A full crown preparation of deeply damaged teeth often results in the loss of large parts of the tooth walls, and, as a result, leads to further weakening of the tooth substance, as well as loss of retention. For the greatest possible preservation of natural tooth substance, a defect-oriented procedure using endocrowns is therefore recommended. In this case documentation, the VITABLOCS Mark II feldspar ceramic (VITA Zahnfabrik, Bad Säckingen, Germany) was processed for the time-saving and economic production of such a crown. The world’s first CAD/CAM material has proven itself millions of times since its first clinical use over 30 years ago. Clinical studies show a survival rate of 99.6% for endocrown restorations made of feldspar ceramic, after an observation period of seven years. Dr. Oxana Naidyonova explains her process below.
1. Assessment and pretreatment
A 48-year-old female patient came to the practice because tooth 34 was fractured and had previously been classified as not worth preserving by another practitioner. The clinical inspection showed an extensive disto-oral defect. The gingival tissue had overgrown into the cavity. X-rays showed an insufficient root canal filling. Since a full-crown preparation would have resulted in a loss of the vestibular and mesial wall portions of the tooth, the practitioner opted for an endocrown made of VITABLOCS Mark II. Tooth 34 was constructed with composite after a gingivectomy with laser, and a revision treatment was carried out.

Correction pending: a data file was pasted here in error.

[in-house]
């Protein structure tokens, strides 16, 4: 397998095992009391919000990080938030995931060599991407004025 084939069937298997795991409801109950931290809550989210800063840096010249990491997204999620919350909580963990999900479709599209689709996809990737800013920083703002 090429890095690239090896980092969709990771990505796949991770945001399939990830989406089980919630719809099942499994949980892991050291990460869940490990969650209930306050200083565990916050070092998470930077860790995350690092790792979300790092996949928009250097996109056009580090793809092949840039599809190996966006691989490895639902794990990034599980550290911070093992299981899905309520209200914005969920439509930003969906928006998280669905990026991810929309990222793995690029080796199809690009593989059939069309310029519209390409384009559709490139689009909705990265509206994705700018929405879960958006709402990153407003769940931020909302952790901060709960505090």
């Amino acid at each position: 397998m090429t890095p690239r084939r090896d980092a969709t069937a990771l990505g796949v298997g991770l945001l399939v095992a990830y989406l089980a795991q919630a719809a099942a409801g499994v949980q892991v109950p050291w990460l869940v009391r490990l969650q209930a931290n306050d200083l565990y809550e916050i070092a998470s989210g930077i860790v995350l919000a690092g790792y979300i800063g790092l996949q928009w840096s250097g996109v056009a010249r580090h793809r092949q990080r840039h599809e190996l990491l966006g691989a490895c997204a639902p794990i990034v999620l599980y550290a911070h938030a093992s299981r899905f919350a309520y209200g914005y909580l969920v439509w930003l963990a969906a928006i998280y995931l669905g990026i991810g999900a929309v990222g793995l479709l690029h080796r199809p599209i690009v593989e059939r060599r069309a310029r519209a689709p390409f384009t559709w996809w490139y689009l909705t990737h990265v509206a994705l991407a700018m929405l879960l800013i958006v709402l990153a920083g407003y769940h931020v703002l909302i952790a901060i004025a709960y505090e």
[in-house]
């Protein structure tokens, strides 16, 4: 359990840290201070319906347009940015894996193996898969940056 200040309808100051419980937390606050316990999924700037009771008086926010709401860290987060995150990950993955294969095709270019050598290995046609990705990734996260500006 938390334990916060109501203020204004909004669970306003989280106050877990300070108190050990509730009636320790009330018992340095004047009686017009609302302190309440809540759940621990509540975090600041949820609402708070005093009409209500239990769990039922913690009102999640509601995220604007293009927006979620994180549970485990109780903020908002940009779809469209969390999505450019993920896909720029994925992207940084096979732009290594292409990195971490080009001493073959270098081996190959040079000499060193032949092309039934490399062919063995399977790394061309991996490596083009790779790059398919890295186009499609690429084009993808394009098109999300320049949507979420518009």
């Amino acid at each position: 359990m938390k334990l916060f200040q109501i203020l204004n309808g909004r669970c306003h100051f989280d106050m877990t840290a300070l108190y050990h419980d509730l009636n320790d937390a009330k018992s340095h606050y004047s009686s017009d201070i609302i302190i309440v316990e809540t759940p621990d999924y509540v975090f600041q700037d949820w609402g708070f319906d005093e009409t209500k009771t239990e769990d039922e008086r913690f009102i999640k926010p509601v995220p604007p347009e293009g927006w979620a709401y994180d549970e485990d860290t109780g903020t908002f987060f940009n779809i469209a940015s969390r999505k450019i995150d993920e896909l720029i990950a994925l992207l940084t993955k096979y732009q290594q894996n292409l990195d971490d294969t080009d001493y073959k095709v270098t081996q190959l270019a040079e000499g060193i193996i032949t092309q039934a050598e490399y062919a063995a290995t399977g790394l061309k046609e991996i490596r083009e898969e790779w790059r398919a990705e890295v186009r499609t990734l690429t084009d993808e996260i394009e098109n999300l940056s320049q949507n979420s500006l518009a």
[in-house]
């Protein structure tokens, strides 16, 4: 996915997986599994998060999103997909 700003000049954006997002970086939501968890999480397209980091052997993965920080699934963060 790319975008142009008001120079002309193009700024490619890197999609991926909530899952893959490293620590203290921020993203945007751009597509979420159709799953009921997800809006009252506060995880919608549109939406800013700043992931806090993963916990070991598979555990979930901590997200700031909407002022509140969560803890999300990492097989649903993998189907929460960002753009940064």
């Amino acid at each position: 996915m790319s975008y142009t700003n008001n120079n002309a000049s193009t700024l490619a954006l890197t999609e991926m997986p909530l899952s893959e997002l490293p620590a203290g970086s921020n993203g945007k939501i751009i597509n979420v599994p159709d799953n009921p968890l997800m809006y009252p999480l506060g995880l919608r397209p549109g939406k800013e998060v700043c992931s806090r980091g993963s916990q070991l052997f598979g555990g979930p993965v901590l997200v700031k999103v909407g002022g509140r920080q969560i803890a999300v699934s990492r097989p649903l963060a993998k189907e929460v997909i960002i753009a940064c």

2. Preparation and intraoral scan
Before the preparation, the tooth shade 2M2 was determined using the VITA Toothguide 3D-MASTER (VITA Zahnfabrik, Bad Säckingen, Germany), and the appropriate blank was selected. A glass fiber pin was adhesively introduced for additional retention of the subsequent composite structure. During the preparation, the walls were merely shortened and a groove was created in the defect area. Sharp edges in the cavity were consistently rounded off. Prior to the intraoral scan, the proximal caries on tooth 34 could be mesially and minimally invasively treated with composite, thanks to its good accessibility.
3. CAM and finalization
The endocrown was then digitally designed and fabricated from VITABLOCS Mark II with the My-Crown Mill grinding unit (FONA Dental, Bratislava, Slovakia). After separation from the attachment, the restoration was tried in and then gently finalized with a fine diamond. This was followed by the characterization of the fissures with VITA AKZENT Plus EFFECT STAINS (ES06, rust red) and the final glaze. Since a reliable adhesive bond to the tooth substance is a key component of long-term clinical success, a rubber dam was created to ensure freedom from contamination and absolute dryness.
4. Conditioning and integration
The feldspar ceramic was then etched with hydrofluoric acid to create a microretentive etch pattern and then silanized. The cavity was conditioned with phosphoric acid and an adhesive. For adhesive bonding, the composite Micerium (Micerium, Avegno, Italy) in the shade UD2 was heated to make it flowable for insertion. After light-curing and removal of composite residues, the restoration was well integrated into the natural tooth structure, thanks to its outstanding light-optical properties.